What will these new distribution avenues and taste makers be? I have no idea. That’s for someone else to think up. I think there is plenty of room for it though. Technology has not only given people the power to steal music, but it’s also given people the power to create web streaming and pirate broadcast stations with little financial cost. The web has given us a huge network of self guided discovery, and interactive discovery. You can’t shortchange that. At an even more basic level, will the death of the “getting signed” dream keep people from making music? Yeah, right. Less people will be able to make a living playing music, but is that necessarily a bad thing? Music is a big part of the human experience. I wouldn’t mind seeing it de-commercialized a bit. It doesn’t cost as much now to “be a musician” as it used to. You can buy instruments at Walmart. You can record your music on your laptop at home and distribute it on the internet. Yeah, you wont get Radiohead level famous doing this, but why do you need to be. If the “get rich” factor is removed from the equation, I can’t help but think that cooler, more interesting music would surface. 

 

Note: I’m not deriding any of the authors mentioned above, or trying to say that they are wrong. We’re all just trying to see the road map of the future of music.

 

CX500 handlebar surgery

I’ve put off modifying my CX500 for a while. Mostly due to lack of time and funds. My ignition switch started randomly cutting out on me, and since I had to take the bars off to get to it, I thought it might be a good time to “chop and flop” the bars  for a more sporty riding position.  This is an idea I had after seeing the grab bar made out of bmx bars a couple of posts ago.

Stock bars

Stock bars

I cut a couple of inches out of each side. I’m not really sure how you’re _supposed_ to measure where to cut, so I eyeballed it, marked with tape, then checked that the tape marks were parallel with the bottom (clamping area) of the bars. Seemed to have worked ok. I cut some small sections of pipe off an old mic stand I had in the scrap bin and welded them inside the handlebars. This probably wasn’t necessary, but since my welding is pretty bad, I figured it would give me a little bit of safety cushion – if the welds give, the inner pipe should keep the bars from completely falling apart.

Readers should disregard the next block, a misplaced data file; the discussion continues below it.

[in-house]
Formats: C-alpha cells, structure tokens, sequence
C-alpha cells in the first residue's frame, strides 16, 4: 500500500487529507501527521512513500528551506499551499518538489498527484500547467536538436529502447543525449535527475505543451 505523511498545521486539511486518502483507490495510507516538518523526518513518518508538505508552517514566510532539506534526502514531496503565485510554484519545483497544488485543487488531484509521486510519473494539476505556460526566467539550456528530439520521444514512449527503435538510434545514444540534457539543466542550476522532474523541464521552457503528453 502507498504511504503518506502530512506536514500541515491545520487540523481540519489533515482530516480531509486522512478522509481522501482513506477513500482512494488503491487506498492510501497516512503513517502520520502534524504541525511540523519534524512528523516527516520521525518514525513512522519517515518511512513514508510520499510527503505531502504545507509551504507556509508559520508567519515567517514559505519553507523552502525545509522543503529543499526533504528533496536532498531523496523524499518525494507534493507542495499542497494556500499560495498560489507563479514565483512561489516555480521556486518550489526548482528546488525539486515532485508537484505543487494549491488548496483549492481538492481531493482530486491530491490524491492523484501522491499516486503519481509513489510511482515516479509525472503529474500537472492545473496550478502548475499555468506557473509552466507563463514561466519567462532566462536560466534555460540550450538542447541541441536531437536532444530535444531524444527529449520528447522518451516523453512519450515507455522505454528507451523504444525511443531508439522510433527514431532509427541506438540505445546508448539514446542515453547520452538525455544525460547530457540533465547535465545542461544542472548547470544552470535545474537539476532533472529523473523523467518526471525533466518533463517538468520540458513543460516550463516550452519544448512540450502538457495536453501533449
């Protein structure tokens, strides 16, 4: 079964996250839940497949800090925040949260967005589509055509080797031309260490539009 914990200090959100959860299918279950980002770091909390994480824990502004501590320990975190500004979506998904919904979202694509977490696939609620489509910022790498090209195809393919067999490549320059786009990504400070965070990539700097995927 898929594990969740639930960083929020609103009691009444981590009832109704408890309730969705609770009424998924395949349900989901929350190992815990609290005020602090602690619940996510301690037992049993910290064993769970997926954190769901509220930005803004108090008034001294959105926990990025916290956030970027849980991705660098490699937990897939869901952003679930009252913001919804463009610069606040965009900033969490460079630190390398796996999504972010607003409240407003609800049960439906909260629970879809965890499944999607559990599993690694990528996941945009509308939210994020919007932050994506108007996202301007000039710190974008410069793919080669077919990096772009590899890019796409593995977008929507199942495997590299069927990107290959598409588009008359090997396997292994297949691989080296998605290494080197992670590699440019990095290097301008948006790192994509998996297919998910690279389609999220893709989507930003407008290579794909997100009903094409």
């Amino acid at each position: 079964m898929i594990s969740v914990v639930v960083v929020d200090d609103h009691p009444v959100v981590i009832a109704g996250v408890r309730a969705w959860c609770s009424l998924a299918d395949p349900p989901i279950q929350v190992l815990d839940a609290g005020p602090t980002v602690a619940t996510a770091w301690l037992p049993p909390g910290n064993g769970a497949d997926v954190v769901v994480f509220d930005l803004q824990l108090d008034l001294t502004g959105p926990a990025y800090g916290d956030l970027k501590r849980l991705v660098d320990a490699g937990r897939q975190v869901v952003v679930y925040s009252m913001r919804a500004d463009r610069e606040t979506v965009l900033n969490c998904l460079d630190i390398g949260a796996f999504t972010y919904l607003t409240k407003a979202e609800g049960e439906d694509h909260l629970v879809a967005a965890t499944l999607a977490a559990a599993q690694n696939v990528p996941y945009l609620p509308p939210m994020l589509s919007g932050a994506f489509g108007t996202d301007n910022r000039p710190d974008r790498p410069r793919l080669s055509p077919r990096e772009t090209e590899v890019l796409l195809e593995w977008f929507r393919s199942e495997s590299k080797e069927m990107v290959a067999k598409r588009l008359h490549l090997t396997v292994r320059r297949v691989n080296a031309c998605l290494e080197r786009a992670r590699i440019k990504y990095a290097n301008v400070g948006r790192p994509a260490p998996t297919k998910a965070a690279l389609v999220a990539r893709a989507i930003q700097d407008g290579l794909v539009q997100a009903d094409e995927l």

Chopped

Chopped

I tacked them up and test fit them on the bike. Master cylinder was totally in the way of where I wanted them to be. It was hitting the turn signal pod. I pulled the pods off while formulating a plan for the turn signals.. Up to this point I still didn’t have a clear vision for what I wanted the front end to look like. I had been thinking about putting the cx500 Custom headlight bracket on, but lately I’ve been thinking about trying to stay with the standard’s mini fairing; especially after discovering that there are little windscreens that fit them. I came up with a way to integrate the form of the turn signals into the fairing. To do this and make more room for the master cylinder, I chopped off the signal pod arms.

Chopped signal pod stalk

Chopped signal pod stalk

Back to the bars.. The shape wasn’t the greatest, but I was working with a lot of limitations. (restricted by the tank / back of the fairing and also the existing curves of the bars) I settled on a shape and made a half-assed jig on my work bench with C-clamps and files to keep the curves where I wanted them. My welds were ugly, but I think I got decent penetration. once cleaned up with the grinder and flap wheel, they looked ok.

Welded in pseudo jig

Welded in pseudo jig

Here they are on the bike in the position I ended up with. Trying to reroute cables to account for the excess length was a PITA. I’m not totally happy with it. There is still some tweaking to be done. I rode it around the block and it was kind of painful to disengage the clutch in this position. I don’t know if it’s just a bad hand position or  if the snaking of the clutch cable under the tank is making it harder to pull.. It was pretty stiff in the first place. You can also see a bit of my turn signal plan here, but I’ll save the rest of that for later.

Back on the bike

Back on the bike